Estimating scale deposition through reservoir history matching in the Janice field

Oscar Vazquez, Callum Young, Vasily Demyanov, Daniel Arnold, Andrew Fisher, Alasdair Macmillan, Michael Andrew Christie

Research output: Contribution to journalArticlepeer-review

5 Citations (Scopus)


Inorganic-scale precipitation and deposition in production wells can be significant impediment to effective reservoir management. In extreme cases, scale can cause the well to be abandoned as a result of reservoir-formation damage in the near-wellbore region and the narrowing of the production-tubing annulus, thus preventing fluid flow. The prediction of the time and location of scale formation is therefore essential for scale management. This study is focused on sulfate scales, which form when sulfate-rich seawater mixes with formation brines that are rich in barium, calcium, and strontium, and which are among the most difficult types of scale to prevent and remove.

Formation brines in reservoirs with a tendency for sulfate-scale deposition can have a very different makeup when compared with seawater, which may be injected for pressure support. Having such different chemistries allows seawater and formation brine to be tracked. In this study, two different typesof water are considered: formation brine and injected seawater.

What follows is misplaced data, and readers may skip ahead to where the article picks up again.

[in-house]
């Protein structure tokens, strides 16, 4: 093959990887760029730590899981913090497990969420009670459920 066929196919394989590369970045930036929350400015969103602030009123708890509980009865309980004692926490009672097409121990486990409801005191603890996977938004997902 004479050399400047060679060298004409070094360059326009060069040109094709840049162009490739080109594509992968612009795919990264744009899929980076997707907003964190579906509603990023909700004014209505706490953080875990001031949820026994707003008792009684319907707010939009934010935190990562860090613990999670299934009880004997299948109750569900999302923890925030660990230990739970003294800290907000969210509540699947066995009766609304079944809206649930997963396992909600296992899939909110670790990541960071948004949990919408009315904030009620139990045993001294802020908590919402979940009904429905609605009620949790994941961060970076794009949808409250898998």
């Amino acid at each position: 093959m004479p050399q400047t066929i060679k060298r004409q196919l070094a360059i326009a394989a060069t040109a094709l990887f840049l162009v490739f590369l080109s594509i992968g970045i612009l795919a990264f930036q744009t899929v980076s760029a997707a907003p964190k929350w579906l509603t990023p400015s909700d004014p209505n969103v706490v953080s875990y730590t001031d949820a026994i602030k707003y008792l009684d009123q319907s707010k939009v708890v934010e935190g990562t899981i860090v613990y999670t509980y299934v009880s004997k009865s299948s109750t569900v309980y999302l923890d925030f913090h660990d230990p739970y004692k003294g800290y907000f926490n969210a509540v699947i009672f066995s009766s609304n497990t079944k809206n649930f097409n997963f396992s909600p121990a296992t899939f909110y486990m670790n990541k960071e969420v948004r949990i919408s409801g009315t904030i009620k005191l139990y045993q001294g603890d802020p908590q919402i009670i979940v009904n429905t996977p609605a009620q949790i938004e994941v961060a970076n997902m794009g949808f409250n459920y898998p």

The objective of this work is to predict uncertainty in sulfate-scale deposition from multiple history-matched reservoir models by tracking injected seawater in the Janice field. There are many examples in the literature in which conventional reservoir history matching (namely, gas rate, oil rate, and bottomhole pressure) are used to generate an ensemble of good history-matched models that will estimate uncertainty of a hydrocarbon-reservoir production. In this study, the same approach will be adopted, but including produced-water chemistry--in particular, seawater breakthrough. This approach provides a methodology to predict the uncertainty of the formation-brine/injected-seawater mixing zone within the reservoir formation. The methodology provides a Bayesian confidence interval (P10/P50/P90) in time and space for the injected seawater, identifying which wells will be at risk on the basis of seawater breakthrough and in which zones of the reservoir mixing is more likely to occur.
Original languageEnglish
Pages (from-to)21-28
Number of pages8
JournalSPE Production and Operations
Issue number1
Publication statusPublished - Feb 2014


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